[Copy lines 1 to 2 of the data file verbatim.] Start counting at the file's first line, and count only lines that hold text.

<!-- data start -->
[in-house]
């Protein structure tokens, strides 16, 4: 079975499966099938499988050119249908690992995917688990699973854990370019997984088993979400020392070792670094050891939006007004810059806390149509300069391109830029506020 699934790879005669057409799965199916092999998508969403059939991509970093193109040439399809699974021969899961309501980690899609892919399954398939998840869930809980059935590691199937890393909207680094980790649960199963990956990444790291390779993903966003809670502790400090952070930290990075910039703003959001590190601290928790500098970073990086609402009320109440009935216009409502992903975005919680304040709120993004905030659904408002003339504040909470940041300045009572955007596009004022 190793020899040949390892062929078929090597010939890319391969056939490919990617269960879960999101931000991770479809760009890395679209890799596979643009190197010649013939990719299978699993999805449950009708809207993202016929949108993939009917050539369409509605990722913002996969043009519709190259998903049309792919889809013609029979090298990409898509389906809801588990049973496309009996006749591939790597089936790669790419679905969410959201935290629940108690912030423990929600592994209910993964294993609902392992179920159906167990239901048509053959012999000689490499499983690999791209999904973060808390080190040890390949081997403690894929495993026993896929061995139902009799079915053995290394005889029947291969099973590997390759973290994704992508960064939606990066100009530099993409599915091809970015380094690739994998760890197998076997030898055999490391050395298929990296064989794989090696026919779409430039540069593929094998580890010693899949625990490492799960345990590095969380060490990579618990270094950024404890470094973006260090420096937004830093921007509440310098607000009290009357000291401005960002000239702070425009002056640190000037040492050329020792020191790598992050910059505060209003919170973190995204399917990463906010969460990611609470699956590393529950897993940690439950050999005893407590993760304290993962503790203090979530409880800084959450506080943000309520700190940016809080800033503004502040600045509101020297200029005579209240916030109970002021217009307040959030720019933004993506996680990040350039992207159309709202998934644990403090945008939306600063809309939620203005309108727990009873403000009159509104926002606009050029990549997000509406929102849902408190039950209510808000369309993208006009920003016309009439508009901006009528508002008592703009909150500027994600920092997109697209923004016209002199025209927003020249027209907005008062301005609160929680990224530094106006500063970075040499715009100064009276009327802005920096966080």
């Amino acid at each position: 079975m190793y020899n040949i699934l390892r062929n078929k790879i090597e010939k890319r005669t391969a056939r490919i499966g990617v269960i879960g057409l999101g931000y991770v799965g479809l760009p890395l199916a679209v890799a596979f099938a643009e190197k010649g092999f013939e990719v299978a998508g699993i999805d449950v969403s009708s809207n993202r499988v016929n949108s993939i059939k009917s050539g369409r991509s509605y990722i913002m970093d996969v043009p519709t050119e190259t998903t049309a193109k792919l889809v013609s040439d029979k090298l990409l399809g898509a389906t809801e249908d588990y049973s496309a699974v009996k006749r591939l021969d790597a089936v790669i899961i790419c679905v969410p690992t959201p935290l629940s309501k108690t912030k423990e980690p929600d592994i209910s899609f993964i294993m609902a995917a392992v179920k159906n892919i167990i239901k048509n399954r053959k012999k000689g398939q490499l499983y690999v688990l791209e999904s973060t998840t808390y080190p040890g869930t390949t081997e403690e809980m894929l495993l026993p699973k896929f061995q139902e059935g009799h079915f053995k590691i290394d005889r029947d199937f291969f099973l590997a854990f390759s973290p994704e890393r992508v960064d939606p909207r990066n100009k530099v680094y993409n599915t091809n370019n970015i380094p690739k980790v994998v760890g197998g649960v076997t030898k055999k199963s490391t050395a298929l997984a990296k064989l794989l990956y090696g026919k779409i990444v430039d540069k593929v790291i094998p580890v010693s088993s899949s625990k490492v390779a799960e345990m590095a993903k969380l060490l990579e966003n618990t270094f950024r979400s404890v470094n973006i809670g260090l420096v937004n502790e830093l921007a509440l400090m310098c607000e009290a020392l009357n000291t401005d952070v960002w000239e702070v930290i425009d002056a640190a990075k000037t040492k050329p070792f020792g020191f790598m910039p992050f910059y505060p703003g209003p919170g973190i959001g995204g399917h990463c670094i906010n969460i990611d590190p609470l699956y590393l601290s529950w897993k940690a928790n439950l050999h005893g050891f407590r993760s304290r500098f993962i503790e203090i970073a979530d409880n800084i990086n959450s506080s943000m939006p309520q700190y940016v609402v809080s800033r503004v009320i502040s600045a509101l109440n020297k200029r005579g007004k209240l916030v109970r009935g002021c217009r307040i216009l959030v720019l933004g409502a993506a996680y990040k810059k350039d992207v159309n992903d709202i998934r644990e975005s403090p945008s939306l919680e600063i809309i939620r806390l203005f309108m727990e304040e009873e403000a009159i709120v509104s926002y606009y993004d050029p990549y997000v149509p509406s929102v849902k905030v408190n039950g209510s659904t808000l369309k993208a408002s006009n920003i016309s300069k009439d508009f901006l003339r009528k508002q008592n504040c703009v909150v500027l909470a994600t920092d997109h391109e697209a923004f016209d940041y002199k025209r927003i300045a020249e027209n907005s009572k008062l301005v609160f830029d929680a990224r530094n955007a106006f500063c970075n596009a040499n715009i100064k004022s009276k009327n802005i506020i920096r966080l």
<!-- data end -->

[in-house]
């Protein structure tokens, strides 16, 4: 079975499966099938499988050119249908690992995917688990699973854990370019997984088993979400020392070792670094050891939006007004810059806390149509300069391109830029506020 699934790879005669057409799965199916092999998508969403059939991509970093193109040439399809699974021969899961309501980690899609892919399954398939998840869930809980059935590691199937890393909207680094980790649960199963990956990444790291390779993903966003809670502790400090952070930290990075910039703003959001590190601290928790500098970073990086609402009320109440009935216009409502992903975005919680304040709120993004905030659904408002003339504040909470940041300045009572955007596009004022 190793020899040949390892062929078929090597010939890319391969056939490919990617269960879960999101931000991770479809760009890395679209890799596979643009190197010649013939990719299978699993999805449950009708809207993202016929949108993939009917050539369409509605990722913002996969043009519709190259998903049309792919889809013609029979090298990409898509389906809801588990049973496309009996006749591939790597089936790669790419679905969410959201935290629940108690912030423990929600592994209910993964294993609902392992179920159906167990239901048509053959012999000689490499499983690999791209999904973060808390080190040890390949081997403690894929495993026993896929061995139902009799079915053995290394005889029947291969099973590997390759973290994704992508960064939606990066100009530099993409599915091809970015380094690739994998760890197998076997030898055999490391050395298929990296064989794989090696026919779409430039540069593929094998580890010693899949625990490492799960345990590095969380060490990579618990270094950024404890470094973006260090420096937004830093921007509440310098607000009290009357000291401005960002000239702070425009002056640190000037040492050329020792020191790598992050910059505060209003919170973190995204399917990463906010969460990611609470699956590393529950897993940690439950050999005893407590993760304290993962503790203090979530409880800084959450506080943000309520700190940016809080800033503004502040600045509101020297200029005579209240916030109970002021217009307040959030720019933004993506996680990040350039992207159309709202998934644990403090945008939306600063809309939620203005309108727990009873403000009159509104926002606009050029990549997000509406929102849902408190039950209510808000369309993208006009920003016309009439508009901006009528508002008592703009909150500027994600920092997109697209923004016209002199025209927003020249027209907005008062301005609160929680990224530094106006500063970075040499715009100064009276009327802005920096966080």